Anyway, the check in area doubles as the locker room (protip: they’re the ones you can set your own code to, so need to bring your own lock), but do know that there’s no actual changing area except the single spa bathroom, so come ready or early. It also gets a bit crowded between classes when one group is coming and the other is going–so if, like me, you are not into any scene where Lulu-clad fitness freaks stand around sizing one another up, just come dressed in your clothes with 3 minutes to spare and head right into the studio. Yes, you know what I’m talking about:

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ANYWAY. The workout itself is similar to interval training and is set up similar to an Elevate or Barry’s, but, instead of separating the class into separate cardio and strength groups, you have your own little station that has a TRX setup, a set of dumb bells, and an awesome stationary bike. The class consists of three strength circuits alternated with ~5 minutes of work/recovery on the bike. The bike was really the interesting/novel part of the the whole thing– you answer a series of questions on the bike computer to get your Functional Threshold Wattage (FTW), and then the computer lights up in either blue, green, yellow, or red to indicate the “zone” you’re working in relative to that FTW.  Again- I am not that into gimmicks/gadgets, but I actually found this to be super helpful in maximizing those short spins and kept me working hard better than the usual 1-10 scale of spin classes. It was also REALLY accurate… when my instructor–err, Boss– said that, “By the end of class, Red should feel like you’ll die if you do more than 30 seconds,” he was spot on.

You can also use a heart rate monitor (has to be a MyZone), though my instructor didn’t focus very much on that. There are two screens in the studio so you can keep track of it yourself, though if you are really into HR training you should pick a spot right in front of the screens because otherwise they are hard to see.

The class was tough, and the instructor Isaiah kept us on cue and upbeat. The moves were easy enough to follow and I loved that it was a focused class (shoulders/chest) rather than total body. I was tired at the end of class but not totally pooped. I found the workout tougher on strength than cardio, and would probably pair this with a run in the future.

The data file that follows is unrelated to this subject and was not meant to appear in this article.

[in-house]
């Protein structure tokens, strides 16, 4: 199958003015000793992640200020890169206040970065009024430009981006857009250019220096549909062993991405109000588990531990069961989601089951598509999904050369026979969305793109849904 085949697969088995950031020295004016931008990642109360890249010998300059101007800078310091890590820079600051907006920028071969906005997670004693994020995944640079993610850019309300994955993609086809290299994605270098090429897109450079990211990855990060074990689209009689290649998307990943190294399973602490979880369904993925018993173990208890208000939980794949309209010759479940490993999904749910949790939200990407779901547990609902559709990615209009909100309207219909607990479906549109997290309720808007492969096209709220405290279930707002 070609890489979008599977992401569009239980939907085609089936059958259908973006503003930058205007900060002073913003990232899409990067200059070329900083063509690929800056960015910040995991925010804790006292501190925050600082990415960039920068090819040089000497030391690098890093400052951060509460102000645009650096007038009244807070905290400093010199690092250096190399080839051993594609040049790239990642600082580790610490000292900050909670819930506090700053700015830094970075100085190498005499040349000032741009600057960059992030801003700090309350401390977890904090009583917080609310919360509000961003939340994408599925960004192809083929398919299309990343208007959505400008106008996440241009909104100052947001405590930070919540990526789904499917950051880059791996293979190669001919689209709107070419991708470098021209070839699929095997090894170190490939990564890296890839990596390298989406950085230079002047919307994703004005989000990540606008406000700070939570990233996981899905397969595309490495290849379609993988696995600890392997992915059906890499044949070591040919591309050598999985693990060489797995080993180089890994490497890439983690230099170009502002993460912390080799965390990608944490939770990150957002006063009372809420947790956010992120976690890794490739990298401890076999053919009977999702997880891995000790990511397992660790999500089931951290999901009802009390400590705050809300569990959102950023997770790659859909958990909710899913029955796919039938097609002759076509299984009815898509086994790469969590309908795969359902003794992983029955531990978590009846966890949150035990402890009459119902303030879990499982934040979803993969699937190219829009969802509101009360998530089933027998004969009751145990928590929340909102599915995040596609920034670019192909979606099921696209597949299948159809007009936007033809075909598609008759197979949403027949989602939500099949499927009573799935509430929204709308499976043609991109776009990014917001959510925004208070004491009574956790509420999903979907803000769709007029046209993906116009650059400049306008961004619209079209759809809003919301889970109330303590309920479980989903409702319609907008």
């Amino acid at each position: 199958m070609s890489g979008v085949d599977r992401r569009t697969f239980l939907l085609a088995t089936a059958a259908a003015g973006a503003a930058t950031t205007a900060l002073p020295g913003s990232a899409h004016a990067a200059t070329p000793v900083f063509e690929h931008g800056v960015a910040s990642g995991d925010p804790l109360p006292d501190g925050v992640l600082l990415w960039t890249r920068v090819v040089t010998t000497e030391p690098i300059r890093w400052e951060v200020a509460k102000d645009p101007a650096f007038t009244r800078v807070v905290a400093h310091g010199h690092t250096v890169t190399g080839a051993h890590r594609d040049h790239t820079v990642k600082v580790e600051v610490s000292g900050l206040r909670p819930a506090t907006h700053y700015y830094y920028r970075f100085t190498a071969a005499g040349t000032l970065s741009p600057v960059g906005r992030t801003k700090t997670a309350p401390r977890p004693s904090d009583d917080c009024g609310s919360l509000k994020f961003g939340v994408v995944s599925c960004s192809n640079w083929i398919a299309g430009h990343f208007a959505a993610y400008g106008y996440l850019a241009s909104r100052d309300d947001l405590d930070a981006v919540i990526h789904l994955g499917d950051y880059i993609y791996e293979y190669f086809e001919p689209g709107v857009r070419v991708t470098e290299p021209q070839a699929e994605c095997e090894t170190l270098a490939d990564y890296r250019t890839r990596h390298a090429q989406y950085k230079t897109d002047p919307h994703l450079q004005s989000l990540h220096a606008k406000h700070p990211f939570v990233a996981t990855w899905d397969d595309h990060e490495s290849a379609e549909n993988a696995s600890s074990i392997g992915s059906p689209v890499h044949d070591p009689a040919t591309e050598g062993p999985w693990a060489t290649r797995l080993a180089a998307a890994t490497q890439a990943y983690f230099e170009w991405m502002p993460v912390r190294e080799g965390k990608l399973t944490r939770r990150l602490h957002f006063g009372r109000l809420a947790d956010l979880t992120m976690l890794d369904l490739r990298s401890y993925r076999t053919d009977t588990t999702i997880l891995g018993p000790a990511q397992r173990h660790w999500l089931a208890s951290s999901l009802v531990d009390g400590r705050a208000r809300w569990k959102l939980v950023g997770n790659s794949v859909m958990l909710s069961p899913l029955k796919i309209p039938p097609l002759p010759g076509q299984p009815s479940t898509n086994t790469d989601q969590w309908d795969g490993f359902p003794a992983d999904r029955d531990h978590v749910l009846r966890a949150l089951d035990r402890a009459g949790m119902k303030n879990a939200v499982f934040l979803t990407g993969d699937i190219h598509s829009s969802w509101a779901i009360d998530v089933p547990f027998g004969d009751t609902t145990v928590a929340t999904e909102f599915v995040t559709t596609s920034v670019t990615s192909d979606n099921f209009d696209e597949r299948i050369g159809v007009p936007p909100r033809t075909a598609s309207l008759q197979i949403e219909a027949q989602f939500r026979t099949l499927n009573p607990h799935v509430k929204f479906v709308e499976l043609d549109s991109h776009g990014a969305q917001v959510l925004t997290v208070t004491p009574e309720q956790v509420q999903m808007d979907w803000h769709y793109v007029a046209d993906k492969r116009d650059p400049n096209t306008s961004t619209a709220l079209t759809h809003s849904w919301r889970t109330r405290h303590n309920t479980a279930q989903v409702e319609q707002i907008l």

Pros:

  • they bring you a cool towel at the end, and this is heaven
  • great strength training with great attention to working the same muscle(s) in different ways
  • good instructor (mine was Isaiah) who read the room really well and pumped us up when we needed some pep and pushed us further when we needed a kick in the pants
  • nice, spacious setup with everything you need for class in one spot
  • awesome way to mix up your workout routine

Not My Favorite:

  • kind of a scene, though this may dissipate as the novelty wears off
  • tough to see the screens where heart rate and other data is displayed
  • a lot of bells and whistles, which I know jazzes some people up but kind of turns me off… just give me the workout, man!
  • high price point ($29-$39/class, depending on number of classes purchased)– I would pay $30/class for SolidCore because it is the world’s most insane workout… this was not that, and should be priced lower accordingly.
  • no locker rooms/shower– I sort-of snuck upstairs to use the main Vida showers (which are AH-mazing, btw), but I’m not really sure I was supposed to, so plan to shower somewhere else.

Bottom Line: I’d go back if I were really in a rut or if a friend really wanted to try it out, but I don’t see this becoming part of my regular routine.

Flywheel DC Review

15 Apr
Flywheel DC review

                                                             Thanks to Washingtonian for this picture!

It is well-established that I enjoy spinning and will try almost any fitness trend (search my college newspaper’s archives for the time I tried Trapeze School if you really need some proof). So the proliferation of boutique spinning studios around DC has been like catnip for me. Since I’ve already reviewed SoulCycle and Wired Cycling, I will assume we are all savvy in the art of spin studio reviews and will keep it to bullet points.